“And I will pour on the house of David and on the inhabitants of Jerusalem the spirit of grace and supplication; then they will look on Me whom they pierced. Yes, they will mourn for him as one mourns for his only son and grieve for his as one grieves for a firstborn” (Zechariah 12:10).
The spirit being poured out looks to the day of Pentecost (Joel 2:28-29; Acts 2:4, 16-17). On this day, there would be mourning for what they had done to the Messiah (cf. Acts 2:36-38). They had pierced him (Zechariah 12:10). They had pierced his hands and his feet (Psalm 22:16). The reference is to the crucifixion.
Side point: crucifixion was not a Jewish means of execution. The Jews commonly executed by: (1) stoning (Leviticus 20:2; 20:27; 24:16; Numbers 14:10; 15:33-36; Deuteronomy 13:6-10; 17:5; 22:21, 24; Joshua 7:16-26; 1 Kings 21:10; Acts 7:54-60). (2) Burning (Genesis 38:24; Leviticus 20:14; 21:9). Note: Burning “is also mentioned as following death by other means (Joshua 7:25). Some believe it was never used except after death. That it was sometimes used as a punishment on living persons among the heathen is shown by Daniel 3” (ISBE, vol. 4, p. 2504). (3) Sword/beheading/saw (Exodus 32:27-28; 1 Samuel 15:33; Matthew 14:10; Mark 6:16, 27-28; Luke 12:46; Acts 12:1-2; Hebrews 11:37. (4) Drowning (Matthew 18:6). Note: The Syrians used this method to execute. Some think that such was practiced among the Jews as well. The point is: The Jews did not crucify. Note: It is true that they hanged criminals on trees (Deuteronomy 21:19-23; Joshua 8:29; 10:26 cf. Genesis 40:19). This was not a means of execution, but was done after death to warn others (Deuteronomy 21:22-23; Joshua 10:20 cf. Genesis 40:19). However, according to prophecy this piercing occurs while the one prophesied of was still alive (Psalm 22:16-17). Israel came under Roman control in 63 B.C. They lost their sovereignty in regards to the death penalty (John 18:31). It was only then that crucifixion began to be used among the Jews. This is an amazing prophecy!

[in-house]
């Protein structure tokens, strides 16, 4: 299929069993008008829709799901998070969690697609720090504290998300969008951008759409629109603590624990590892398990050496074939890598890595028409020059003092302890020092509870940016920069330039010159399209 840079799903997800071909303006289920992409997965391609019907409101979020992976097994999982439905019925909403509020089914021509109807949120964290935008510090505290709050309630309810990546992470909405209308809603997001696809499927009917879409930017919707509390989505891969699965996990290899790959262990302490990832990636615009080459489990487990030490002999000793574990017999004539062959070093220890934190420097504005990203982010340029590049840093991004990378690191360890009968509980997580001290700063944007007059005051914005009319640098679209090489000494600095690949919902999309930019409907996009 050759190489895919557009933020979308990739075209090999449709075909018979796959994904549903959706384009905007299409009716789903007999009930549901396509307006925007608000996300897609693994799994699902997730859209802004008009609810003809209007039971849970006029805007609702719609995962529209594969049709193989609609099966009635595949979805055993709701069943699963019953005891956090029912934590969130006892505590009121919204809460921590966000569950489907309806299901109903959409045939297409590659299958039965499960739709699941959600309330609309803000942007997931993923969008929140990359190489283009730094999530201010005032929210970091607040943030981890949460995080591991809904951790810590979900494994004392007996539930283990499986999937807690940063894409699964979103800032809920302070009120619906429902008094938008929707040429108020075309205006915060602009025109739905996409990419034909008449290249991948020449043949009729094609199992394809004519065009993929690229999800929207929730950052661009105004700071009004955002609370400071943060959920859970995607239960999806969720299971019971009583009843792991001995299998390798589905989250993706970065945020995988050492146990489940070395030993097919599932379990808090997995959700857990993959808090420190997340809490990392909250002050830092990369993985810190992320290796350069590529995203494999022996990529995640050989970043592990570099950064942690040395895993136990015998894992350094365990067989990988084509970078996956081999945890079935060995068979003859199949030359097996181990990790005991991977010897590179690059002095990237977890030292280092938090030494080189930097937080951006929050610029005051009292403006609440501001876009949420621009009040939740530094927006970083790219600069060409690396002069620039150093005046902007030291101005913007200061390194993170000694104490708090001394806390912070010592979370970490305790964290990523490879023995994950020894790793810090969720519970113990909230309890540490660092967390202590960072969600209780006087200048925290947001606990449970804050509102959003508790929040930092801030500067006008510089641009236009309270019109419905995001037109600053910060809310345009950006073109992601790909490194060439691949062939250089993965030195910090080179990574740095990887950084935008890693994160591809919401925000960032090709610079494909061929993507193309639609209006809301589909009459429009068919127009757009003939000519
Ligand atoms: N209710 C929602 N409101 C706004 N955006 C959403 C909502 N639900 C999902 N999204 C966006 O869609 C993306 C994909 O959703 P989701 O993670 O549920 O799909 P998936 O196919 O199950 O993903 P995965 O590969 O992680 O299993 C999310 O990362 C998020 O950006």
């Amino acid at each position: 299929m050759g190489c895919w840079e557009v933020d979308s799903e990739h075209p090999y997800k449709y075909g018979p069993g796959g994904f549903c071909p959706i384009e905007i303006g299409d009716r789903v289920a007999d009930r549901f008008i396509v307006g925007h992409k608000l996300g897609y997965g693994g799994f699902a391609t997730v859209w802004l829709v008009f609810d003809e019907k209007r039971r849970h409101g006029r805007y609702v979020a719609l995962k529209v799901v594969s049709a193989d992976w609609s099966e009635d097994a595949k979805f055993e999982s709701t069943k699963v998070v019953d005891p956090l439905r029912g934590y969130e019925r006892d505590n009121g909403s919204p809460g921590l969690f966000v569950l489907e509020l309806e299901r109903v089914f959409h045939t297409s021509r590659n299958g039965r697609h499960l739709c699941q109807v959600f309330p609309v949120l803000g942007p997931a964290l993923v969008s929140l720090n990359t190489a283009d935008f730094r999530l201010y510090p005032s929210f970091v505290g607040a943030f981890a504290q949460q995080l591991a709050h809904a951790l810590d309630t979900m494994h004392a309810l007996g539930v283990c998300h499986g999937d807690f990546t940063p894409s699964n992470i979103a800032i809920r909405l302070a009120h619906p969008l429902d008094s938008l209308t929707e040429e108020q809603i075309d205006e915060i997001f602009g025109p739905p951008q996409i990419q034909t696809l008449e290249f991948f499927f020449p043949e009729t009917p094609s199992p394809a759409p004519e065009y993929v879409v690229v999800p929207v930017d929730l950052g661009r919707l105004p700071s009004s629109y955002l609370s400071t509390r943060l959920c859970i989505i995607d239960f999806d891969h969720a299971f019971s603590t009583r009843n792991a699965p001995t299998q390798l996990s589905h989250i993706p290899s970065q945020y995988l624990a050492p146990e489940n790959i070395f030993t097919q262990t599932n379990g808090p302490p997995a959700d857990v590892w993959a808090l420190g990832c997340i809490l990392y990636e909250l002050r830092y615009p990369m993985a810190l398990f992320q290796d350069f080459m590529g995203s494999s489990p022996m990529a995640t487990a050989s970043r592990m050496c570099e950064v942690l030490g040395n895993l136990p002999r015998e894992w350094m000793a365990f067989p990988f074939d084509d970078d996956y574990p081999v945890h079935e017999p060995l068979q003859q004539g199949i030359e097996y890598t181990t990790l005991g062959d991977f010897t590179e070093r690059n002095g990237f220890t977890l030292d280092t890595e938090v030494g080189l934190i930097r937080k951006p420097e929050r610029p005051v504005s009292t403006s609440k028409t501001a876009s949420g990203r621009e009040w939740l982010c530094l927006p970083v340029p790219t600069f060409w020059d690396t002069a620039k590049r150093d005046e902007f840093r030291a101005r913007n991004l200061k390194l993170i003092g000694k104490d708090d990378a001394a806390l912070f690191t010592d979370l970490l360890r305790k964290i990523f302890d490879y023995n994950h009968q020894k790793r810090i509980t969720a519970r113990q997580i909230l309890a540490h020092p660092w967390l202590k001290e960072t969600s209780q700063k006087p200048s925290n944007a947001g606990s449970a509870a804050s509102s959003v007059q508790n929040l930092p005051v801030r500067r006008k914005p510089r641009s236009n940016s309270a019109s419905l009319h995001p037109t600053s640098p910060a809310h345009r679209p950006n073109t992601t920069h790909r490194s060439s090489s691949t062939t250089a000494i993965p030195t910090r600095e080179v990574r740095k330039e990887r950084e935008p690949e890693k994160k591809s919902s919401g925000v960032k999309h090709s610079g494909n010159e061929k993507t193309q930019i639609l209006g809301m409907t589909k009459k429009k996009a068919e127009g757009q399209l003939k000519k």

The people would mourn. They would regret what they had done in crucifying the Messiah (cf. Acts 2:36-37).
Fountain (A Second Chance)
“In that day a fountain shall be opened for the house of David and for the inhabitants of Jerusalem, for sin and for uncleanness” (Zechariah 13:1).
“In that day” refers to the day of Pentecost, the day the spirit was poured out (Zechariah 12:10, 11; 13:1). “A fountain shall be opened.” “The term ‘fountain’ (from a Hebrew word meaning ‘dig out’) suggests a source of cleansing that has been deliberately prepared” (Wayne Jackson, Notes from the margin of My Bible, vol. 1, p. 176-ff). God made a way for salvation “O what love matchless love” (song: O What Love by Gene Finley).
Consider the song by William Cowper “There is a fountain filled with blood drawn from Immanuel’s veins; And sinners plunged beneath that flood, lose all their guilty stains (song: There is a Fountain). Those who mourned were offered an opportunity for salvation on the day of Pentecost (Acts 2:36-38). You have been provided with that same opportunity. Have you been washed (Acts 22:16 cf. Revelation 1:5; 7:13-14 cf. Romans 6:1-4)?